excessive run-off of the flood water from the mountains
tended dry periods.
The well giving
the supply , so that
basins will be permanently
in 1923 and is lo-
cated close to the north line of the " panhandle" of
the Palos Verdes ranch , east of the Torrance-San
THE PUMP HOUSE. ON THE GOLF COURSE
0. A. 17oward, A rch itcct
Pedro electric line and just northeast of the junction
of iAnalicim Road and Gaffey Road. It is 12 inches
in diameter and 610 feet deep, the last 288 feet being
through fine gravel and coarse sand, from which the
supply is taken. The water table of the sheet is a
few feet above sea level in normal seasons and has
not lowered materially
during the extremely dry
years just passed . The level has risen several
inches during the winter of 1924 -5, although the
City of Los Angeles has recently drilled three wells
into the same sheet of water, within a quarter of
a mile of our well, and has installed an extensive
pumping plant, supplying the whole San Pedro district. Three other wells have been drilled by the
to 900 feet . The
to be found in
tested and found
contents , and has
THE PUMP HovsE AT MALAGACOVE
C. E. Howard,
quality of the water is of the best
Southern California ; it has been
very free from undesirable mineral
the advantage of being "soft."
gallons per day, sufficient to serve a population of
thirty or forty thousand people.
The present pumping equipment is ample to supply half this amount
and ca n be increased to full capacity whenever
for utilizing the full capacity
of the well by laying
twice the present
level, from which
size to accommodate
This main is laid at
500 feet above
will he supplied
tanks for the lower zones.
Palos Verdes hills necessitated
zones to cover the several elevations from sea level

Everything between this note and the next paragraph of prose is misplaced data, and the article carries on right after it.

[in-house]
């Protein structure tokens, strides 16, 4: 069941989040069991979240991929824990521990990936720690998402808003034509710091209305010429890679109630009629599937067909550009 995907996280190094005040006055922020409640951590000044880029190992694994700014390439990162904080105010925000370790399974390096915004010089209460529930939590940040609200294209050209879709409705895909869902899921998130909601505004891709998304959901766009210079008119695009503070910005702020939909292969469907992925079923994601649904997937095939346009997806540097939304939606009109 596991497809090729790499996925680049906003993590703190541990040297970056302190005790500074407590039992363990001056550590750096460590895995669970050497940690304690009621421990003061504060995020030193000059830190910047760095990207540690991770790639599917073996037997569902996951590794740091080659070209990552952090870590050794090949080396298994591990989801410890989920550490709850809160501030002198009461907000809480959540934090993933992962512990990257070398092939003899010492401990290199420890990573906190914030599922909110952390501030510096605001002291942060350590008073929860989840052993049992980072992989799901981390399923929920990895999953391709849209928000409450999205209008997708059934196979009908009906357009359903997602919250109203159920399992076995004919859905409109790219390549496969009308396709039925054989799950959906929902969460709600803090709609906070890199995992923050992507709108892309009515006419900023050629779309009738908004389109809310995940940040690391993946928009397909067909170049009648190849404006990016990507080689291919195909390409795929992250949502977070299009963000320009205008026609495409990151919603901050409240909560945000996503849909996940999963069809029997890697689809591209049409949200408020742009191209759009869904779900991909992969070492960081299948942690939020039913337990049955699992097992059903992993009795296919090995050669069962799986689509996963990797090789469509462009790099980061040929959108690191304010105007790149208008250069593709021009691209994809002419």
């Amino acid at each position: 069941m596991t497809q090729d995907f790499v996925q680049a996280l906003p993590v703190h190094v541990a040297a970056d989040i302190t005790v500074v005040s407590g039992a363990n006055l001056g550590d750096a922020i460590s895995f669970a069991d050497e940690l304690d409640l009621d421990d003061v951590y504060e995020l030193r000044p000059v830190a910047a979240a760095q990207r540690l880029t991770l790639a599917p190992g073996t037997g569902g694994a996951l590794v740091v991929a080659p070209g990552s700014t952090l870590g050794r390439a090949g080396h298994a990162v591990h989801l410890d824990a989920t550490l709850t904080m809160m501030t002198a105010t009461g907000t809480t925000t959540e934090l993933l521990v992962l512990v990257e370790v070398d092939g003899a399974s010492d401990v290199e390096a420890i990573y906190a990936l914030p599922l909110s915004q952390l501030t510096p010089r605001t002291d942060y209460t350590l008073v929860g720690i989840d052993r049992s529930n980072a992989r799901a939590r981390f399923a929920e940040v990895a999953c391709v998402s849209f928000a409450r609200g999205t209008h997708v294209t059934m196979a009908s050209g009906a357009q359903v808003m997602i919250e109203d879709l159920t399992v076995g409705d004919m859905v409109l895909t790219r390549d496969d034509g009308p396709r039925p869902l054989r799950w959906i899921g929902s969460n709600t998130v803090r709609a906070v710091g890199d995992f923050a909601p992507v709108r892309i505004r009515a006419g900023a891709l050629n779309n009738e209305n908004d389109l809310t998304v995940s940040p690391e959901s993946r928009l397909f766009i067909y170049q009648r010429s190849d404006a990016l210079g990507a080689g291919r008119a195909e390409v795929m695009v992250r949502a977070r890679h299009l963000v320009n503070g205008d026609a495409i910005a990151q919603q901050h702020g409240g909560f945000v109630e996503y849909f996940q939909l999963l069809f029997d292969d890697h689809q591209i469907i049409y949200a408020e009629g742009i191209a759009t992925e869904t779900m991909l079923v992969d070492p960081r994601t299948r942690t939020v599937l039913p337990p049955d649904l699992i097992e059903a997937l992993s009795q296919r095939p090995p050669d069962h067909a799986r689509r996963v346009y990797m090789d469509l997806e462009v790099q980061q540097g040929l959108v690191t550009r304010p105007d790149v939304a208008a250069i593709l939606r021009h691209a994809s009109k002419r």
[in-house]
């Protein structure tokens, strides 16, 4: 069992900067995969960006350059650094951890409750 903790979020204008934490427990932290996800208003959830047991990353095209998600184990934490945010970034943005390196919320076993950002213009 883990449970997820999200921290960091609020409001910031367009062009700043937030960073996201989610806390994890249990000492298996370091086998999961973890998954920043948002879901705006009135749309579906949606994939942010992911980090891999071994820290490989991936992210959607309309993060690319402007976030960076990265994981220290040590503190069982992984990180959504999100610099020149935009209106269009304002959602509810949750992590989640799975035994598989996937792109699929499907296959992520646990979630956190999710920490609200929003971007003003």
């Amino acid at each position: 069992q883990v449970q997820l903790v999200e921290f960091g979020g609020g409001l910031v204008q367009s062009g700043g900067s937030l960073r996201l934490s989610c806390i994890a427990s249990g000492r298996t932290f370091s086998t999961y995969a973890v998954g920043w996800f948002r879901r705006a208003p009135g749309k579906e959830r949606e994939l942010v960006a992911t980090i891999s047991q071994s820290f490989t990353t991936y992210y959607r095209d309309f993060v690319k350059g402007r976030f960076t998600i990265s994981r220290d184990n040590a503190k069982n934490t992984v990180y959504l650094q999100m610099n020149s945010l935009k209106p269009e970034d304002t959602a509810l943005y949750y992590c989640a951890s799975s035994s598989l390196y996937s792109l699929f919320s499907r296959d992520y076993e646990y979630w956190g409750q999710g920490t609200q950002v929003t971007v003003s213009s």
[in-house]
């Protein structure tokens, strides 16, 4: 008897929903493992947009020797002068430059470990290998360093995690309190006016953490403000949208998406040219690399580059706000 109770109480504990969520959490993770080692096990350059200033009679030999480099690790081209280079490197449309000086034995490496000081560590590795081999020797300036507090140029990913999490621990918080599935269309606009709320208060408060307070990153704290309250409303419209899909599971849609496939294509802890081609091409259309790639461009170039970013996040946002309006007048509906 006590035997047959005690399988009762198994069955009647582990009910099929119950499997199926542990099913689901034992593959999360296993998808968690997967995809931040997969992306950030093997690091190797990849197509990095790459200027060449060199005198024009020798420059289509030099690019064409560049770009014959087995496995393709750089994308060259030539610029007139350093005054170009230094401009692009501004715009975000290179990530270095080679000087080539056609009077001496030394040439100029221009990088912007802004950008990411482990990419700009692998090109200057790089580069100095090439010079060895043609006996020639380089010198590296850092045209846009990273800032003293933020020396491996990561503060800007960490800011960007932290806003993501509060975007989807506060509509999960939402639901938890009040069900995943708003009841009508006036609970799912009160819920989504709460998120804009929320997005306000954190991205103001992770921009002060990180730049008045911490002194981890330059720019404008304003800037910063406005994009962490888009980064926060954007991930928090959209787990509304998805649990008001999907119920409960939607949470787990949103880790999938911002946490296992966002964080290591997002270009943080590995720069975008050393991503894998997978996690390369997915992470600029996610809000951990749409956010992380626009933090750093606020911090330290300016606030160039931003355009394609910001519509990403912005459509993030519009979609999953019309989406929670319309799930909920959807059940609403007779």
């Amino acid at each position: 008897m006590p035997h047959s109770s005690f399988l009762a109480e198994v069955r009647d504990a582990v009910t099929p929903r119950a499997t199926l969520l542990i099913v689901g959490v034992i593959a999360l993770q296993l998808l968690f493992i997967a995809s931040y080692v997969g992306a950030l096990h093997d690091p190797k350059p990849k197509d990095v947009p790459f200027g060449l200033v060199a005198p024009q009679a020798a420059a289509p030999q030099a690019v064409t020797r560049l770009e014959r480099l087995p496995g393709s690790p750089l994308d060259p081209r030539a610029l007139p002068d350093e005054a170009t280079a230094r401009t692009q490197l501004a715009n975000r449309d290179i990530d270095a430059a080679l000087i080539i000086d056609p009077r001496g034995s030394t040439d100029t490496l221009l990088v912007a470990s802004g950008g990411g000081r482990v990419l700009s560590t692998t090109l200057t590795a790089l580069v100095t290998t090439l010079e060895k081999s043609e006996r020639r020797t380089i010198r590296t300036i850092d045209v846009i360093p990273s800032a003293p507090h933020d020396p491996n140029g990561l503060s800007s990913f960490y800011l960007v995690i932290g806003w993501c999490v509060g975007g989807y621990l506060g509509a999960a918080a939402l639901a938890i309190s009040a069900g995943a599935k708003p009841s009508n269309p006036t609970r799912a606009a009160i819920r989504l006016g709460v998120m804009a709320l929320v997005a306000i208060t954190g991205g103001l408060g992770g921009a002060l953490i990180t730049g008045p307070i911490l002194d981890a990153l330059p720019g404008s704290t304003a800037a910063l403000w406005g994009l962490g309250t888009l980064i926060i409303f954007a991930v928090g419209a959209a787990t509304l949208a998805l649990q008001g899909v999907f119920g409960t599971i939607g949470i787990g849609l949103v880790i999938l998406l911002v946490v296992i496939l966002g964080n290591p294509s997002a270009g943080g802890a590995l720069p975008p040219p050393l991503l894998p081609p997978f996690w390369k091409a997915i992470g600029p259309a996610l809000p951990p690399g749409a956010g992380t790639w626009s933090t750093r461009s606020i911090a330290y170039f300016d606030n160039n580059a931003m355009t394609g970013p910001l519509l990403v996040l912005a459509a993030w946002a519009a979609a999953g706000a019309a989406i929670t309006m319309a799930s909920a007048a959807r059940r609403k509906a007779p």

to 1500 ft. above, so located that the heaviest pressure at any one lot should not exceed 100 lbs., with
a minimum pressure of 25 lbs. per square inch.
The present pumping equipment
consists of one
vertical deep-well pump and six horizontal centrifugal pumps, all electrically
Plant No. 1, located at the well, which is
storage being another 100,000 gallon tank at an elevation of 617 feet.
The main storage reservoir holding 1,500,000 gallons
at an elevation
pump and a 100
II. P. booster pump.
Pump No. 2, located about a
mile west and at an elevation of 275 feet.
other 100 IT. P. outfit forwards
tank No. 1 of 100,000 gallons
at an elevation
From this tank the
Course, Malaga Cove, and to
the Douglas Cut, and will be
extended around the coast
District to the south line. of
the 3200 acres when needed.
No. 3 is located
for the town
leste, above San Pedro.
100,000 gallons, placed above Miralestc,
holds the supply
monte and the Golf Course
are supplied from Plant No.
4 located in the Golf Course,
PRINCIPAT , WATER
500 feet (sane as Tank No. 1). This reservoir is of
concrete, roofed, and amply protected against birds,
animals, and insects, by a series of double screens.
This storage is sufficient to supply water for ordinary emergencies
in case of any failure in the system, and afford ample reserve for fire protection.
At Malaga Cove the pressure
from the supply
main was too heavy, which necessitated
break for the distribution
of a concrete
valves and operated
Cove the water is pumped to Montemalaga,
which is a 100,000 gallon tank, located at an eleva-
W ORKS ON PALOS
: ur .Ales. ('. 11. ('u r;ur:v, ALvr.nun ('rivr:
uirrl ("hrhe. ll. ('hur'l/,
C. F'. llorrurd
tion of 1022 feet above sea level, to serve the higher
hills above the Cove.
I ach humping
l,lant is housed
in an attractive
being- used for this purpose.
tile roof, 70c per $100 for three years; frame with
shingle roof, 80c ; dwellings with hollow tile or brick
over 14 miles,
the entire Estates
all of which
could he supplied,
care for the Golf Course and the plantings
and for a population of 10,000 people besides. With
the same well and mains , by increasing
as any incorporarc: frame
\Vater Company has been incorporated,
stock being owned by 1yank of America,
about 70 miles
The equipment just described,
of 14" pipe